Librarians teach Evidence-Based Medicine (EBM) on the first day of the Foundations of Pharmacy Practice and Self Care Therapeutics II in the Spring semester. EBM includes identifying questions, searching for answers, and appraising articles. During this workshop, librarians guide students through the process in a 6-hour workshop using examples and hands-on practice. During this all-day lecture on the first day of this course, the power went off across campus. Students were told to wait outside until the power was restored. After an hour without power, students began leaving, despite faculty insistence that they stay on campus. Because many students left, the class was canceled, and librarians had to scramble to deliver an entire 6-hour lecture's worth of content asynchronously within two weeks. How does one prioritize a day's worth of content into 20 minutes of screencasts? Join us to find out!

Lightning Rounds
(5 minutes each)

Lucy Bellamy
We don't have that...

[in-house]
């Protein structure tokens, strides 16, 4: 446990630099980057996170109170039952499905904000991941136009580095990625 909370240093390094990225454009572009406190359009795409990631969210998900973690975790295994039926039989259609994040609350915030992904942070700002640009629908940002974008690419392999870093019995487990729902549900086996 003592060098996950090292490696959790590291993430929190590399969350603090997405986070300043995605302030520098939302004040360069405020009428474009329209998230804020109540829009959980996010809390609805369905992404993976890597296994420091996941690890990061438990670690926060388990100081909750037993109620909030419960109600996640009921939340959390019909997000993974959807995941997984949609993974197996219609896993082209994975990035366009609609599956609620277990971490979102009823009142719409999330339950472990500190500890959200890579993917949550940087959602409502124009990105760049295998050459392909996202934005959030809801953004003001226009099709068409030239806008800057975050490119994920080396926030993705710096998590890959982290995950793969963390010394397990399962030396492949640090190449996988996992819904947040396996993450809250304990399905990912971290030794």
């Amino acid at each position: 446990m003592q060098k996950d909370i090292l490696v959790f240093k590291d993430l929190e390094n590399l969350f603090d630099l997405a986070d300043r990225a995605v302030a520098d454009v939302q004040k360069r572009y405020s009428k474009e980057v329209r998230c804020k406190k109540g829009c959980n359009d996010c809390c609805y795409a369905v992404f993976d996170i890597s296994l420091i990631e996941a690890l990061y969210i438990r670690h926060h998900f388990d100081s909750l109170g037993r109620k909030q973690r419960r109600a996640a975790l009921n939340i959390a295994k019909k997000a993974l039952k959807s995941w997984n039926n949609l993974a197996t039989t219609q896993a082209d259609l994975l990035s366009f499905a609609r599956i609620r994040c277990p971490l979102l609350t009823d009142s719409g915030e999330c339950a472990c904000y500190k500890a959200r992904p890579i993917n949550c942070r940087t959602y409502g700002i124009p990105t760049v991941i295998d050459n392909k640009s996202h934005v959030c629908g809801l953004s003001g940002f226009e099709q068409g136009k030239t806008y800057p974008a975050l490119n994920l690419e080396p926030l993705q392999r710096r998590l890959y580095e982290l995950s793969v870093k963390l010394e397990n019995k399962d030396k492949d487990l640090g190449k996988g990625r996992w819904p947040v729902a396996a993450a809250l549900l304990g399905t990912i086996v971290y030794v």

As a librarian at a small visual arts college, our collection is geared towards supporting coursework in specific industries (e.g., animation, visual effects, games). For students taking general studies courses, faculty often do not require textbooks. However, they recommend titles for students to reference for assignments. For students on a tight budget, purchasing additional books to complete course assignments can be especially difficult. As a longtime patron of the public library, I wanted to investigate whether a similar connection to the public library was possible for our students. I found the solution when the "Library Extension" tool was launched.

The Library Extension (LE) tool helps users to "instantly see book and e-book availability" from their local public library. LE works when Amazon or Barnes and Noble is used to shop for books. LE search results display the availability of searched for titles at the user's designated libraries. For small, specialized libraries like Gnomon, the "Library Extension" tool has not only helped to create a bridge between our students and the public library, it offered a new, better answer than "we don't have that."

Michelle DeMars
(CSU Long Beach)
Serious fail: How a fail led to a Title IX Talk

This lightning talk describes how my attempt to create an active learning activity for a classroom of 150 students led to a situation that not only failed but also got a bit out of hand. Additionally, I will discuss the presentation by the faculty that followed which included some behavioral guidelines and a discussion about Title IX. I will show attendees the results from the activity and some of the responses from attendees that resulted from the Title IX discussion.